Remarks on Bible Translations

Section 1

My favorite translation for most purposes is the 1901 ASV (American Standard Version). It’s out of copyright, so noone’s gonna sue ya if you use it. It was a product of a well-respected translation committee, so it’s very much acceptable for academic citation. It relies on a superior textual basis to the KJV/NKJV/YLT. It consistently transliterates the tetragrammaton instead of obscuring it with “LORD” in small caps, as most translations do. It’s fairly literal, surprisingly faithful to the original text (e.g., keeping all of Marks “kai” (“and”)s; the ESV and NASB keep most, the NRSV and most other modern translations keep hardly any) and keeps some of the KJV’s linguistic variety (e.g., pronouns), which is often quite helpful in exposing some of the subtlety of the Greek text (e.g., Matthew 20:20-28). The best online edition of the 1901 ASV (including the notes) is on BibleGateway. The CCEL and BibleHub versions are partially defective (e.g., their Revelation 19:16 wrongly has “KINGS of KINGS”, rather than, as is proper, “KING OF KINGS”). I generally prefer the principles of the American translators to those of the English Revised Version (though the English principles are better in some places, e.g., Exodus 20:13). The most obvious problem with the ASV is that its insistence on KJV English to reduce backwards incompatibility is often more a liability than an asset to comprehensibility by modern-day Americans.

As for the WEB (World English Bible; a public-domain translation loosely based on the ASV), it is the product of one man with an excessively simple website layout, and so is not suitable for academic citation. I like some of the translation changes it makes (it makes the language far more modern and comprehensible, transliterates Gehenna instead of translating it as hell, changes the transliteration of the tetragrammaton from Jehovah to Yahweh, etc.), but it tends to blunt the force of the original ASV, removing some linguistic dynamism (e.g., all of Mark’s “kai”s are removed, as is the KJV/ASV’s versatility with pronouns), and unnecessarily adds some inconsistent translation, as well (e.g., Matthew 2:11 v. Mark 15:19). Overall, I prefer the ASV.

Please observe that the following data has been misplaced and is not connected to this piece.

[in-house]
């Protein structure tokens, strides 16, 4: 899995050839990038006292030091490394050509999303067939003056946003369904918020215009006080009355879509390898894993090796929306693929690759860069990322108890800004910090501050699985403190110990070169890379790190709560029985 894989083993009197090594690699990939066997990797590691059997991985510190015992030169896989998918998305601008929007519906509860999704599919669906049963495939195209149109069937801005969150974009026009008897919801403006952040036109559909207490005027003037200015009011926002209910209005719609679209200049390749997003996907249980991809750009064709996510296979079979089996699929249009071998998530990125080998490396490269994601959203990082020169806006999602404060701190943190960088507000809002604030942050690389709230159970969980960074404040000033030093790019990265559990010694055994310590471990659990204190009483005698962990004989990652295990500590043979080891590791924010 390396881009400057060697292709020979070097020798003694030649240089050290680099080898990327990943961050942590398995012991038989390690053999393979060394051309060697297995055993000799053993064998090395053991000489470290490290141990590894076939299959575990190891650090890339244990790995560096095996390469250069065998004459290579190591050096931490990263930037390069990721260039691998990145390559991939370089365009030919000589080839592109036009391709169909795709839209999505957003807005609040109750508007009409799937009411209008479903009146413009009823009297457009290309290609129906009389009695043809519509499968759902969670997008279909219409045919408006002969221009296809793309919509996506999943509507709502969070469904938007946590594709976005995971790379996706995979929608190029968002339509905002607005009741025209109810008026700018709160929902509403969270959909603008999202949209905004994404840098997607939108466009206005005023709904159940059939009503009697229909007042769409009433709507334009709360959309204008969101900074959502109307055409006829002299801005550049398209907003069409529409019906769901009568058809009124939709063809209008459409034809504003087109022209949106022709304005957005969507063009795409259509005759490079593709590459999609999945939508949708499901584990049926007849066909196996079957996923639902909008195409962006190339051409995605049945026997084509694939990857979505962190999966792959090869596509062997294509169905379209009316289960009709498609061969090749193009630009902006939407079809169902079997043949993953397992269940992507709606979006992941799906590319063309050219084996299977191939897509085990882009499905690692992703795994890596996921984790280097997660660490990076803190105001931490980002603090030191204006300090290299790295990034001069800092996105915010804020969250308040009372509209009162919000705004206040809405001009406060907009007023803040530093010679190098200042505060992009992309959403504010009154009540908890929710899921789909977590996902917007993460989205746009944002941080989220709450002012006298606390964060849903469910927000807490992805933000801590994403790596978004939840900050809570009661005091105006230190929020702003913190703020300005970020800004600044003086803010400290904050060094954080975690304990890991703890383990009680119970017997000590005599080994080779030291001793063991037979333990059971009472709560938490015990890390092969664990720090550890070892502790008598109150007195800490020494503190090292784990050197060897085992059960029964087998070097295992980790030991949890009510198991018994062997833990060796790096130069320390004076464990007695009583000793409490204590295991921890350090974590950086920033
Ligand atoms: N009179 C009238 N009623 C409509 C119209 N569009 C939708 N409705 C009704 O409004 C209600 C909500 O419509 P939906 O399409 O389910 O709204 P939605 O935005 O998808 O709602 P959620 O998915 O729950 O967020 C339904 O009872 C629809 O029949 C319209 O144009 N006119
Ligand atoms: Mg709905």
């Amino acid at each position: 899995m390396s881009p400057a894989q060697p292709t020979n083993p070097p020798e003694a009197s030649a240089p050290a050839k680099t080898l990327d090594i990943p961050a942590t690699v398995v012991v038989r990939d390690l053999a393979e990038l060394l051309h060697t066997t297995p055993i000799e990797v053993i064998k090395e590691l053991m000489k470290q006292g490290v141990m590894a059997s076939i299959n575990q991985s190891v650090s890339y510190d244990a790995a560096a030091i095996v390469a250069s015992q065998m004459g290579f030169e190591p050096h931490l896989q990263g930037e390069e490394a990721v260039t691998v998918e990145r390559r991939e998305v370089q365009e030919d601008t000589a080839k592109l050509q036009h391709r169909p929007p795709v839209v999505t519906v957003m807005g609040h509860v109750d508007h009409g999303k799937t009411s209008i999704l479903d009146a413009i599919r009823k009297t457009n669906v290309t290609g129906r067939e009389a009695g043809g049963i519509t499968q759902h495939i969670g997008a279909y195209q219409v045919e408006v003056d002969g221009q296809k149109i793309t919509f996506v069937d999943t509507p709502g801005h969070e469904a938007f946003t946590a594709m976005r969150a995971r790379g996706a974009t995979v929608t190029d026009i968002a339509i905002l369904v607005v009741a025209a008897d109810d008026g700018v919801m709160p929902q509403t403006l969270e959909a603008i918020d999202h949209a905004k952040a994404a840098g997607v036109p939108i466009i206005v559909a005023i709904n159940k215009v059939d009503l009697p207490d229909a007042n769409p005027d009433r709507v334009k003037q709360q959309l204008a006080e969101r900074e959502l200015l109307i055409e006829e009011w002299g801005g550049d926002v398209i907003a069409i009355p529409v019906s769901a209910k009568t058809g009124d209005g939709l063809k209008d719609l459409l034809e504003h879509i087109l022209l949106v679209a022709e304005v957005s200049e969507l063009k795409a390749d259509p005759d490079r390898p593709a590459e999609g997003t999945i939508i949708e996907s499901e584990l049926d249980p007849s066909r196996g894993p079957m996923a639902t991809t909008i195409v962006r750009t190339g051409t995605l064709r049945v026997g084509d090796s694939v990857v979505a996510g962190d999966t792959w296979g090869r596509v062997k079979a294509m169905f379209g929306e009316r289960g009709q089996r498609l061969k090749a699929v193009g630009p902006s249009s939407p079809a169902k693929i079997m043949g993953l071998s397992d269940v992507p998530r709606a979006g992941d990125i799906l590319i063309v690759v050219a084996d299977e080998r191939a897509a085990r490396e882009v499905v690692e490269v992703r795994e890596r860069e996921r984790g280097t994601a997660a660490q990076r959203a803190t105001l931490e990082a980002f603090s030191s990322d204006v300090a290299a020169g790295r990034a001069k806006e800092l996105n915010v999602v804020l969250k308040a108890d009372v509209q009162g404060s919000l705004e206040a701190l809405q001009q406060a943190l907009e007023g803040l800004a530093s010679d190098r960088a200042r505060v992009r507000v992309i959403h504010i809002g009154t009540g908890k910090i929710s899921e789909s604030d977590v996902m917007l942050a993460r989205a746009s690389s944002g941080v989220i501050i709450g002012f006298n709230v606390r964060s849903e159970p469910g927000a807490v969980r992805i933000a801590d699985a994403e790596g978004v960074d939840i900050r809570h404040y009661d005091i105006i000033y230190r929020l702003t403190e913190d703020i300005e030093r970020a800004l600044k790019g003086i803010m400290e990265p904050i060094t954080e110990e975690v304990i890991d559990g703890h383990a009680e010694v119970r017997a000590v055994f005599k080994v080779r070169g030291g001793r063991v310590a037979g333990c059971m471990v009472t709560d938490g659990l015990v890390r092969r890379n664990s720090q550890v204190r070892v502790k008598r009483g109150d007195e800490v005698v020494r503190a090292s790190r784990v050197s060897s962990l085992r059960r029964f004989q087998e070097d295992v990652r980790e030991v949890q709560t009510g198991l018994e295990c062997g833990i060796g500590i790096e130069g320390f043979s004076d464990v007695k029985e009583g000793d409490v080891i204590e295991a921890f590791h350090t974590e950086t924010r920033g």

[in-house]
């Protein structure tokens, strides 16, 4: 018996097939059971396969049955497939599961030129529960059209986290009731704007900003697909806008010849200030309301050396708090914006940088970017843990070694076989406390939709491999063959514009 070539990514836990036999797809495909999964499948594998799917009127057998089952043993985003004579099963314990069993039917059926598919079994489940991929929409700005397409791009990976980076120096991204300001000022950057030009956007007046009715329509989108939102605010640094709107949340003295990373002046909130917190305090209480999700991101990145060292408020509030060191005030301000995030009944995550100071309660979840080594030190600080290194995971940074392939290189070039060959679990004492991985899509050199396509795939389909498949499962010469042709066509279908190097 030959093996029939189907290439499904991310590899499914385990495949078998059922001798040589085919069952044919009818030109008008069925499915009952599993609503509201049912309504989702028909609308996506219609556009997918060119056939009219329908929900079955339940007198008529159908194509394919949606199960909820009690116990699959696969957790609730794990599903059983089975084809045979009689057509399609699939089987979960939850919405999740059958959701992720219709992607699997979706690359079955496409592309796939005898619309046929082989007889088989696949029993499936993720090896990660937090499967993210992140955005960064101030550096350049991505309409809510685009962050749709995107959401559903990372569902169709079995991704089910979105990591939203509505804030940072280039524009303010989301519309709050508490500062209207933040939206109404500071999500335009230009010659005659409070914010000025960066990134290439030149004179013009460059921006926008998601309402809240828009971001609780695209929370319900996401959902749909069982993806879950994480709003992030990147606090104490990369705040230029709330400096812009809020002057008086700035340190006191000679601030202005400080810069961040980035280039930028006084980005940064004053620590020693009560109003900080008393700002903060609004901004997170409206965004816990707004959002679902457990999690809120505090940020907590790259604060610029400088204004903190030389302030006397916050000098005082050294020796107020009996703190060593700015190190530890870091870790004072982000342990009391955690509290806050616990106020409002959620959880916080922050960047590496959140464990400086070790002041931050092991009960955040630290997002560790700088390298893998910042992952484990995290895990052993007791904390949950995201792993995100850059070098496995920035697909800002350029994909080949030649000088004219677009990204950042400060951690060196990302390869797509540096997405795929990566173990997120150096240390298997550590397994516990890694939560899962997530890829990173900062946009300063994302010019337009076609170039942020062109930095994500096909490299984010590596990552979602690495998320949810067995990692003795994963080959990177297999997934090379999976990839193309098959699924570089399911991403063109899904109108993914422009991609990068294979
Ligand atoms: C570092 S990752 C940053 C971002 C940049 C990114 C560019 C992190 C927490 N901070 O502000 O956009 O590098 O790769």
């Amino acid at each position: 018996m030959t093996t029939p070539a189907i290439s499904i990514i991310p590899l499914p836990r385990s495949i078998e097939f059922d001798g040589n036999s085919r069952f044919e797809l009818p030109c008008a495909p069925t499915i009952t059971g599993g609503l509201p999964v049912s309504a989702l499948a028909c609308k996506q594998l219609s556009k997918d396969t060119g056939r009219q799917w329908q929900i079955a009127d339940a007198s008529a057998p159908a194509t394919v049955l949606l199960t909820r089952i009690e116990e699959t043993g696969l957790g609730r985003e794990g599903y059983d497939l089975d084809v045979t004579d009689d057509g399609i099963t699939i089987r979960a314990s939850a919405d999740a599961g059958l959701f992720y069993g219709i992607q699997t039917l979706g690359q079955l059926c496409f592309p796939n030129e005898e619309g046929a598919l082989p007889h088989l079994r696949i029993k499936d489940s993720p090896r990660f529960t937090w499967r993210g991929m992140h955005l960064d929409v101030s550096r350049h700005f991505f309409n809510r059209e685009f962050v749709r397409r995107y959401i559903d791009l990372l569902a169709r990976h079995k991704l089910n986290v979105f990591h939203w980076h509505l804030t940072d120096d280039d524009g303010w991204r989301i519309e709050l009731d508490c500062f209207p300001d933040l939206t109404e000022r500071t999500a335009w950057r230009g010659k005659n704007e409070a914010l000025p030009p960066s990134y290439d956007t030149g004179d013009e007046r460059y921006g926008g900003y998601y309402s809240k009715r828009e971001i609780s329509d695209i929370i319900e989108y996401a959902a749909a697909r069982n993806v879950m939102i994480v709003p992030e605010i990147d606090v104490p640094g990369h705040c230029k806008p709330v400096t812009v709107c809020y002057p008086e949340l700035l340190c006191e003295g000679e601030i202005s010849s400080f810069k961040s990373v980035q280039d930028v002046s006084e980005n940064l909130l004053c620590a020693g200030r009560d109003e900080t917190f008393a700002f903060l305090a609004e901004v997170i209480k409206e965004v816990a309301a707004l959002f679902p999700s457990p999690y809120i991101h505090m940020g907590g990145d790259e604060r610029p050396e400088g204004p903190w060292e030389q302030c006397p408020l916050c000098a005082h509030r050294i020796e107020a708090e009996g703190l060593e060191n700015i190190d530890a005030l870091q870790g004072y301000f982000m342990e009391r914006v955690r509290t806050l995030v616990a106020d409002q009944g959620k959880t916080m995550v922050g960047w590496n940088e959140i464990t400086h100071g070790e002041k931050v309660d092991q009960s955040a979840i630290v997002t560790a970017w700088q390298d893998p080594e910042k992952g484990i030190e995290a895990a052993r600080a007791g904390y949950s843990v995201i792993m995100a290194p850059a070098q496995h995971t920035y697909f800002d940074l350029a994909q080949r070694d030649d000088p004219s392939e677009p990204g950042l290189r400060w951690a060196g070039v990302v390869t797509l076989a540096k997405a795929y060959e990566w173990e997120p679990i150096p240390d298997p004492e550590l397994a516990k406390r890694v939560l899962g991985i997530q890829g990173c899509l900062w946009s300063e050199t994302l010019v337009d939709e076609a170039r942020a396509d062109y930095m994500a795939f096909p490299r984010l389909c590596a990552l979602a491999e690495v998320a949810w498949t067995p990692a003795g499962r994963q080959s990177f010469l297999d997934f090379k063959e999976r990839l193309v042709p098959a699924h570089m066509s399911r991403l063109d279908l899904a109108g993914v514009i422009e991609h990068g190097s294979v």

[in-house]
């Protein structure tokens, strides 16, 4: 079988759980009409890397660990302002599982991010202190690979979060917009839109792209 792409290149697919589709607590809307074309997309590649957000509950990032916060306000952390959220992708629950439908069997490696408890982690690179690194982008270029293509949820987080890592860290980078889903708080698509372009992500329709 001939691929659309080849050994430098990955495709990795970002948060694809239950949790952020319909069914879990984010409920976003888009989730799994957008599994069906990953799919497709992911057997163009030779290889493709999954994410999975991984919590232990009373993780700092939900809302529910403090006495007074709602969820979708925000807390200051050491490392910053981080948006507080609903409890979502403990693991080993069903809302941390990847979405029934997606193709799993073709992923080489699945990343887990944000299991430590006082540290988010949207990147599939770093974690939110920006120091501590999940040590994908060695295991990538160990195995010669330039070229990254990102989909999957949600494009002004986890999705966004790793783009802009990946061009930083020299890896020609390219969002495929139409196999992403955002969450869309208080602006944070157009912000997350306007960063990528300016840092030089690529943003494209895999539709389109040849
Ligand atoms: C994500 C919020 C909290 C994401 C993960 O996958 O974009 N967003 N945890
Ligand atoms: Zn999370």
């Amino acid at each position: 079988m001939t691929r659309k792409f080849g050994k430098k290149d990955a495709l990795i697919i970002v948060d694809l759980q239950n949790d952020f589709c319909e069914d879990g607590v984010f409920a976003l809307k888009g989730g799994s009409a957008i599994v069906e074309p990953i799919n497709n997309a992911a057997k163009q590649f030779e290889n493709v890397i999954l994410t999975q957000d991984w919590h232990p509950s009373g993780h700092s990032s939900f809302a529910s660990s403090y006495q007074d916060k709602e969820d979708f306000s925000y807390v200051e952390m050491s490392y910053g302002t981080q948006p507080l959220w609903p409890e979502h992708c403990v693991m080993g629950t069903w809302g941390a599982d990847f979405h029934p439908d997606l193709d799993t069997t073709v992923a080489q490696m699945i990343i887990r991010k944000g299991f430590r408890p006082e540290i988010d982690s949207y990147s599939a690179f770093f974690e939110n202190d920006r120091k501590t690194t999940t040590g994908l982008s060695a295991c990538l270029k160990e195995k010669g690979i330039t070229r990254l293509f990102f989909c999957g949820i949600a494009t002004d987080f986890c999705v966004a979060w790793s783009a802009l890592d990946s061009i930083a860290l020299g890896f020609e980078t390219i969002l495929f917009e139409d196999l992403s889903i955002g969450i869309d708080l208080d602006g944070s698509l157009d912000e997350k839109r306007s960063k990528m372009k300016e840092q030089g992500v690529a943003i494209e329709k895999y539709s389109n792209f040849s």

The earlier YLT is also a very good translation on its principles, though it’s also subject to some obviously unnecessary inconsistent translation (e.g., Red Sea/Sea of Suph) and I’m not a fan of its textual basis.

Section 2

My favorite modern translations are the ESV and the NRSV, which are both basically the same translation (both are direct revisions of the 1952 RSV, itself a less literal revision of the ASV), the former with a conservative (often literal and OT-in-light of the NT) and the latter with a liberal (often figurative or gender-neutral) bent. I find it often a good idea to read the ASV, NRSV, and ESV on BibleGateway side-by-side. The NRSV is a de facto academic translation and is one of the few post-1983 complete translations of the Bible accepted by the Roman Catholic Church for private study. Neither is by any means a bad translation, with the NRSV’s greater theological liberalism in translation often leading to greater accuracy. The NASB is generally (by no means always) more literal than these, but it sometimes descends into paraphrase or unnecessarily inserts words into the text without any notification whatsoever (e.g., Mark 6:10), making it less advisable to use than the ASV.

Section 3

I do not have sufficient experience with the HCSB (a fairly unique translation; transliterates the tetragrammaton selectively, a bad decision however you look at it, but makes some refreshing and beneficial breaks from tradition in its translation), NET (said by its defenders to cut down time on explanation of the text by a third due to it often inserting commentary in place of the Bible’s wording), or NABRE (which I found surprisingly theologically liberal, not always in a bad way; i.e., it’s often refreshing) to make remarks on them, but they all have their defenders. Read them all side-by-side at this link.

The most used translation in these United States, the NIV, suffers too much from theological bias (especially against works, which it tends to translate inconsistently to suit sola fide doctrine) and unnecessary departures from literal wording to be advisable, though on occasion (e.g., Galatians 1:19) it ends up having the most accurate rendering of any translation.